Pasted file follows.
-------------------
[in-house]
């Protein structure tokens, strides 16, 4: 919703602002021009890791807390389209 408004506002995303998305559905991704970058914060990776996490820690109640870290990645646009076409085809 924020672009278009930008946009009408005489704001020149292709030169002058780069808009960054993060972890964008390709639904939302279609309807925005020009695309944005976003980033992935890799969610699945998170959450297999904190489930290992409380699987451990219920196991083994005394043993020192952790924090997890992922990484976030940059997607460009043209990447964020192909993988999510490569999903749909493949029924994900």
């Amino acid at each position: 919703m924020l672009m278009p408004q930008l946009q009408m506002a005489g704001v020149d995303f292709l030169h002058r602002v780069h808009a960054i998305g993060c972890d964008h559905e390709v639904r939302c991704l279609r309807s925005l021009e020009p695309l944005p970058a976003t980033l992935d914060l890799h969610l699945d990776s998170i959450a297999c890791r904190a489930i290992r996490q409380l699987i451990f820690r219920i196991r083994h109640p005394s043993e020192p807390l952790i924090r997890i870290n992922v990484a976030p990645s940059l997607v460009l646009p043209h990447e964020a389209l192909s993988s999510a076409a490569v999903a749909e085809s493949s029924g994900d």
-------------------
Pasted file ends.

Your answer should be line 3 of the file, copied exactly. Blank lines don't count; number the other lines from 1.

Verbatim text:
């Amino acid at each position: 919703m924020l672009m278009p408004q930008l946009q009408m506002a005489g704001v020149d995303f292709l030169h002058r602002v780069h808009a960054i998305g993060c972890d964008h559905e390709v639904r939302c991704l279609r309807s925005l021009e020009p695309l944005p970058a976003t980033l992935d914060l890799h969610l699945d990776s998170i959450a297999c890791r904190a489930i290992r996490q409380l699987i451990f820690r219920i196991r083994h109640p005394s043993e020192p807390l952790i924090r997890i870290n992922v990484a976030p990645s940059l997607v460009l646009p043209h990447e964020a389209l192909s993988s999510a076409a490569v999903a749909e085809s493949s029924g994900d």